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Thread: What printer should I buy

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    Member Jaded62's Avatar
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    What printer should I buy

    Hi all.

    I'm after advice please on what printer I should buy.

    I know next to nothing about printing so I thought buy a printer and learn. I'd want an A3+ (preferably one that takes a roll as I do a lot of wide landscape shots), that would print on most common papers, that is not too expensive to run in regards to the cost of inks.

    Don't need bells and whistles, just solid functionality and quality prints.

    Cheers,

    Mark
    Canon 5Ds, 16-35mm F4 L, 24-105mm F4 L.
    https://mrorchard.myportfolio.com

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    Mark, for the price of a really good A3+ printer, you may as well buy an A2 printer (17" throat).

    Just ensure that it uses pigment inks, not dye based inks.

    Always use OEM inks, and papers that come with proper profiles for the particular printer. I use Ilford papers almost exclusively.

    I have ten year old prints that are every bit as good as the day they were made.

    I chose an Epson R3880 quite a few years ago. Still works magnificently. It will print most of a ProPhotoRGB 16 bit colour space.

    Printing is a very complex subject ...
    Last edited by John King; 15-09-2019 at 6:41pm.

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    Arch-Σigmoid Ausphotography Regular ameerat42's Avatar
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    JK, even I would appreciate a bit of expansion of terms and reasons, particularly:
    - "pigment" inks vs dye-based...
    - Why use "OEM" (which are?) papers and inks?

    One part that I agree 203% with is your statement about printing being [it's complicated]
    CC, Image editing OK.

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    Quote Originally Posted by ameerat42 View Post
    JK, even I would appreciate a bit of expansion of terms and reasons, particularly:
    - "pigment" inks vs dye-based...
    Dye based inks have a soluble dye dissolved in a liquid carrier. The ink is absorbed into the substrates of the paper, and take some time to dry. They are not particularly permanent, regardless of what the manufacturers state.

    Pigment inks contain microfine particles of pigment that are suspended in (not dissolved in) a highly volatile carrier. The carrier chemical evaporates almost instantly on contact with the surface of the paper, leaving a 'residue' of pigment particles on the surface of the paper. Pigment inks are very colourfast, and dry almost instantly.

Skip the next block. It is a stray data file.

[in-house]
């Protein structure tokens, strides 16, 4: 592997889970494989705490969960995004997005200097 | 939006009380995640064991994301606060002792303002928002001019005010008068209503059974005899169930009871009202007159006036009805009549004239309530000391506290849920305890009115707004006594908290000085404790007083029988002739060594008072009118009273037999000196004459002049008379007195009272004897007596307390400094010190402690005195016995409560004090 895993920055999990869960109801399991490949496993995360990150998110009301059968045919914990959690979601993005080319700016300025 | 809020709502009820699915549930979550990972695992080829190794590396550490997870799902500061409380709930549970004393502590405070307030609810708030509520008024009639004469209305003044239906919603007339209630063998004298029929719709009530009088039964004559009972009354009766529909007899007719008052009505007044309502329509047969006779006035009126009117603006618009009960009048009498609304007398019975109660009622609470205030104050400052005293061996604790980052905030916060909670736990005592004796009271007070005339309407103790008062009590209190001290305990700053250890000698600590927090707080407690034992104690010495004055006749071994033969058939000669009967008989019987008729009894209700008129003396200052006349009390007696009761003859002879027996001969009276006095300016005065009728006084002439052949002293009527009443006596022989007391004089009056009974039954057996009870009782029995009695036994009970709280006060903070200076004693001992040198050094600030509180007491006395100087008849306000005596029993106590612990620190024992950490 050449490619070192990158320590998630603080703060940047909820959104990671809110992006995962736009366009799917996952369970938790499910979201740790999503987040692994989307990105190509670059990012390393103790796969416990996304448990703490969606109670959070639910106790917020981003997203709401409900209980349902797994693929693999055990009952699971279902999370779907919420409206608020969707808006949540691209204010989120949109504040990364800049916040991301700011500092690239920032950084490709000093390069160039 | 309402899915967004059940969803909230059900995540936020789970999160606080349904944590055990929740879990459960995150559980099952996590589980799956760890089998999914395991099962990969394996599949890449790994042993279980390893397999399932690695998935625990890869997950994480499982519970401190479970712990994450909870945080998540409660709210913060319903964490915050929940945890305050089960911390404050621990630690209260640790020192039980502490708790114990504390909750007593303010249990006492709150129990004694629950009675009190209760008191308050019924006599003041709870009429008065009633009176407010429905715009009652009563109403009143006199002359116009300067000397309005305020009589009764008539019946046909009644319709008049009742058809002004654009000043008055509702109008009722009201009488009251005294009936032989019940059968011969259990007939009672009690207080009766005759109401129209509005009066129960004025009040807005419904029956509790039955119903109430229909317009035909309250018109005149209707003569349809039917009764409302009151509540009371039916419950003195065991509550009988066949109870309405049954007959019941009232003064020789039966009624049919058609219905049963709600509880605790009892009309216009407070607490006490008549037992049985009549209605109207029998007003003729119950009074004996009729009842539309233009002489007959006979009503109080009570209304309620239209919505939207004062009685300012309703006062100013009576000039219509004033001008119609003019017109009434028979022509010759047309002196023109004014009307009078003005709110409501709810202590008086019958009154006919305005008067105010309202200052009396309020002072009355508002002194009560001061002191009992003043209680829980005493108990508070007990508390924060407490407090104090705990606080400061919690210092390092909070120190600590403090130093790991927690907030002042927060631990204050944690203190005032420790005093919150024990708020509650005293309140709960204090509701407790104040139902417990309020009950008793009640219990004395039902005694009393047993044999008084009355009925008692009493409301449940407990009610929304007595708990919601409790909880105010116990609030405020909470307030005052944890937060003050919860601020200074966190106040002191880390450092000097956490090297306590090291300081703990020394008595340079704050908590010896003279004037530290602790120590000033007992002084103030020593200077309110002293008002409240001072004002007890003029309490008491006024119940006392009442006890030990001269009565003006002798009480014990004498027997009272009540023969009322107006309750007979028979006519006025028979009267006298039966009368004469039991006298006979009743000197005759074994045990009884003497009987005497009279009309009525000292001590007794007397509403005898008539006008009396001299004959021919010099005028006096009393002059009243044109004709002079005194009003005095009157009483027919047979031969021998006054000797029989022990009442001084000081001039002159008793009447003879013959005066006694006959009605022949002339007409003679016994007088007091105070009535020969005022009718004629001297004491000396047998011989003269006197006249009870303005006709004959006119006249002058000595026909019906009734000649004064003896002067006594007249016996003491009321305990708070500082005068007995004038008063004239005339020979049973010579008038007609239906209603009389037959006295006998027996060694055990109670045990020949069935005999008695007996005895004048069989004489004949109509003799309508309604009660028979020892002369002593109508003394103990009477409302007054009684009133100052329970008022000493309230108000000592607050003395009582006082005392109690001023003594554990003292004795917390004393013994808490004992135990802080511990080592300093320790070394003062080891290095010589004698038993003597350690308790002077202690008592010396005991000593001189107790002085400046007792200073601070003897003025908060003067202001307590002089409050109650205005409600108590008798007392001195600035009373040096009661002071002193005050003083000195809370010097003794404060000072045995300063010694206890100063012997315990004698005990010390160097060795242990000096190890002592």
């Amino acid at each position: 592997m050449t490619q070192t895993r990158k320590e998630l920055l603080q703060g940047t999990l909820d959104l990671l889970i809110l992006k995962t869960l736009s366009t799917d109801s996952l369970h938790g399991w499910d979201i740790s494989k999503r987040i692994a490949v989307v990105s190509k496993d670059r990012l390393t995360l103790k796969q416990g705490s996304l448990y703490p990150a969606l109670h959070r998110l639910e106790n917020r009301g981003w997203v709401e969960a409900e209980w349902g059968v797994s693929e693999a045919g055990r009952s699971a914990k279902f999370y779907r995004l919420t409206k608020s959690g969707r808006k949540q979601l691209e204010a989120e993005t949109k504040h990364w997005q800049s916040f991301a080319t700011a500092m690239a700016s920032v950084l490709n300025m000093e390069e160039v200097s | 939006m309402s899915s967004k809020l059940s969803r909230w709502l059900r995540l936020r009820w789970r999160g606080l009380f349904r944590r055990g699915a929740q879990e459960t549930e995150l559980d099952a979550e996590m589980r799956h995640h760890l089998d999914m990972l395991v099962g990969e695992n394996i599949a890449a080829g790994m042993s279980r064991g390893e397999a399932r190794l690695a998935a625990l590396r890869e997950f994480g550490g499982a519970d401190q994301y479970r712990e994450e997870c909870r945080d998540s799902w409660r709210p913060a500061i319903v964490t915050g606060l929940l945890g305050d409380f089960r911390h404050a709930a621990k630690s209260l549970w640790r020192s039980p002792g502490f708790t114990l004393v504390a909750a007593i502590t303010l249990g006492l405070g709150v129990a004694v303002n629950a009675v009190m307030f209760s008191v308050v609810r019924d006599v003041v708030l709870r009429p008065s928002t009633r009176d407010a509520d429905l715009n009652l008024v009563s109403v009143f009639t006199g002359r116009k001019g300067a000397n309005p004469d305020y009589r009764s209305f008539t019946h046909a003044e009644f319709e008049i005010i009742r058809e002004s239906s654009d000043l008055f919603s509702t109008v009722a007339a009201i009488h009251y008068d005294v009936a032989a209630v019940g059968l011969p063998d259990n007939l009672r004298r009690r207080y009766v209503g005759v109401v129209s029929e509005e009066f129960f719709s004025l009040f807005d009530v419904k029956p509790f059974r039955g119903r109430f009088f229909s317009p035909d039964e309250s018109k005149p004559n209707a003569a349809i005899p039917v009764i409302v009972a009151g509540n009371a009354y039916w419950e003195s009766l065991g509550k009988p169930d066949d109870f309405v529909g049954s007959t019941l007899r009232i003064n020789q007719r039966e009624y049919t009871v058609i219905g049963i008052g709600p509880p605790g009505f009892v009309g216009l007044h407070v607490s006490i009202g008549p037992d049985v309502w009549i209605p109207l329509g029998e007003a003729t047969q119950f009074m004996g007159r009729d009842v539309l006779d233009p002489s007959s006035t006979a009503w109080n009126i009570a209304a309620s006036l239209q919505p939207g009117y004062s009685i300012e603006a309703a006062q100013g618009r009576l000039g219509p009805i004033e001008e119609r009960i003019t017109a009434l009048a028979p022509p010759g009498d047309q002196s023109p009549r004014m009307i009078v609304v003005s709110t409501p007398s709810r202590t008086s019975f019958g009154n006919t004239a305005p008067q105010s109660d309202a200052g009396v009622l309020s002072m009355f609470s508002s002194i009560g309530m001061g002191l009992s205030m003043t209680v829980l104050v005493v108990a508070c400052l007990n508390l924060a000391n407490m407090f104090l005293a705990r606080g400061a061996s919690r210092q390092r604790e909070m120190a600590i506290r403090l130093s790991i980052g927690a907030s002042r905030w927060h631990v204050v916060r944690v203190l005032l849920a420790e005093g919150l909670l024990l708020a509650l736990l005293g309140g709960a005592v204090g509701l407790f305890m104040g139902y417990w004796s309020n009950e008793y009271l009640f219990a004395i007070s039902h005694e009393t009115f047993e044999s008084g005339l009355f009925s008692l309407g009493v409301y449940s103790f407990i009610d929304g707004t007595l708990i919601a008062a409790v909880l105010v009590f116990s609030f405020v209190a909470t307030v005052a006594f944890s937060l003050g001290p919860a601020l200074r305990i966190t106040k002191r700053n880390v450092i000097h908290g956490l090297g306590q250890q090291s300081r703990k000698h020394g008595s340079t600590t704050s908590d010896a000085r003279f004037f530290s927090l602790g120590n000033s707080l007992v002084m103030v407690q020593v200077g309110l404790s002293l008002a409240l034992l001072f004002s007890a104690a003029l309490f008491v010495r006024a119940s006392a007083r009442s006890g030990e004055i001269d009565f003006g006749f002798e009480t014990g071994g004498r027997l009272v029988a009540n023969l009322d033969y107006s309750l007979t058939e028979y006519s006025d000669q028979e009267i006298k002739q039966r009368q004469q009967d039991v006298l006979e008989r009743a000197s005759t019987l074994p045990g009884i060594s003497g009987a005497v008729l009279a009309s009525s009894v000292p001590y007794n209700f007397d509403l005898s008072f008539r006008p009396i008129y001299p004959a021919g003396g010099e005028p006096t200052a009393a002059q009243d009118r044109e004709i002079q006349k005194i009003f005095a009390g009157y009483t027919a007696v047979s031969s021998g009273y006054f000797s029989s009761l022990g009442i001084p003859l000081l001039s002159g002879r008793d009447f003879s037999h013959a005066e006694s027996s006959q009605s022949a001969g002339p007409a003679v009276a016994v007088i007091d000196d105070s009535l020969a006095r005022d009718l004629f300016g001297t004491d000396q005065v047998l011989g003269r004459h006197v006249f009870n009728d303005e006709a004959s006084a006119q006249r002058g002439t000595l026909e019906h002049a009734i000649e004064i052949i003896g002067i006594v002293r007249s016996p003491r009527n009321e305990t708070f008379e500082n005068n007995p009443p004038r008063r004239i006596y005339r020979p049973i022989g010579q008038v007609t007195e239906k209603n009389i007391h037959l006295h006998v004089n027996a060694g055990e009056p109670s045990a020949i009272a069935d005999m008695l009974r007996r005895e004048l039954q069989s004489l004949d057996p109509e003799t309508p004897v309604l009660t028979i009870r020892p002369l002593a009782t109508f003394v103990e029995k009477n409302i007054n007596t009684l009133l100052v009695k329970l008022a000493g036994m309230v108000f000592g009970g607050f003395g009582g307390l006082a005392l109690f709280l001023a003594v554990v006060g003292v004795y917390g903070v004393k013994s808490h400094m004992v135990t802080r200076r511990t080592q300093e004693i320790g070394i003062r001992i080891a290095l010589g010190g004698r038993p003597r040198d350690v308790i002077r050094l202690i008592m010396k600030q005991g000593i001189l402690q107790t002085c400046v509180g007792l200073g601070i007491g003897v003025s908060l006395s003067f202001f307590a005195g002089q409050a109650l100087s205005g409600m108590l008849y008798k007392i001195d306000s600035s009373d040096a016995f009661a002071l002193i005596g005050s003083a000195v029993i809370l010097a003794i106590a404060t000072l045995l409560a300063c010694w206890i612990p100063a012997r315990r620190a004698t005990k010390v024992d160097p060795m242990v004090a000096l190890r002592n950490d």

- Why use "OEM" (which are?) papers and inks?
    OEM = Original Equipment Manufacturer. OEM inks generally ensure that one does not have problems with weird colours and/or blocked print heads. Having the print head on my R3880 cleaned or replaced is almost as expensive as buying a new printer. The print head is about 1x1 inches.

    Papers are another matter. Get one that you like, and stick to it! Changing papers and/or brands can initiate a whole new learning process ...

    One part that I agree 203% with is your statement about printing being [it's complicated]
    Not for the feint of heart, Jürgens "The Digital Print" is an amazing reference. It is not cheap, either. I have read it several times.

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    Ausphotography Veteran Boo53's Avatar
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    For this topic I would perhaps work backwards (slightly)

    Obviously the size of print is a primary determinant

    You would then need to check that the paper manufacturer you want to use will provide the icc codes (profiles) for their paper for the printer you are interested in.

    You can get icc codes calculated for your particular printer/paper combo but at the cheaper end of the market I think the "off the shelf" codes provided by the manufacturers are more convenient.

    You will need the icc's for each paper type, ie; gloss, semi gloss, matt.......

    And for each paper manufacturer, ie; epson, canon, cannon,.......

    I always use hem inks as well, but nowadays you also have the choice of printers with individual colour cartridges (and whether there were 6,8, ... colours) or units that let you top up the individual colours tank with their oem ink, as distant from the aftermarket endless ink system

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    Member John Humpo's Avatar
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    I have the six colour Epson Artisan 1430 very reasonably priced, the ink is a dye liquid but a very good one in Claria photographic, simple to use prints A4 to A3+ & it does an awesome job of colour prints, if you get ultra premium photo print paper you will find it will dry instantly I use - Kodak Ultra premium high gloss instant dry, just my 2 bobs worth.

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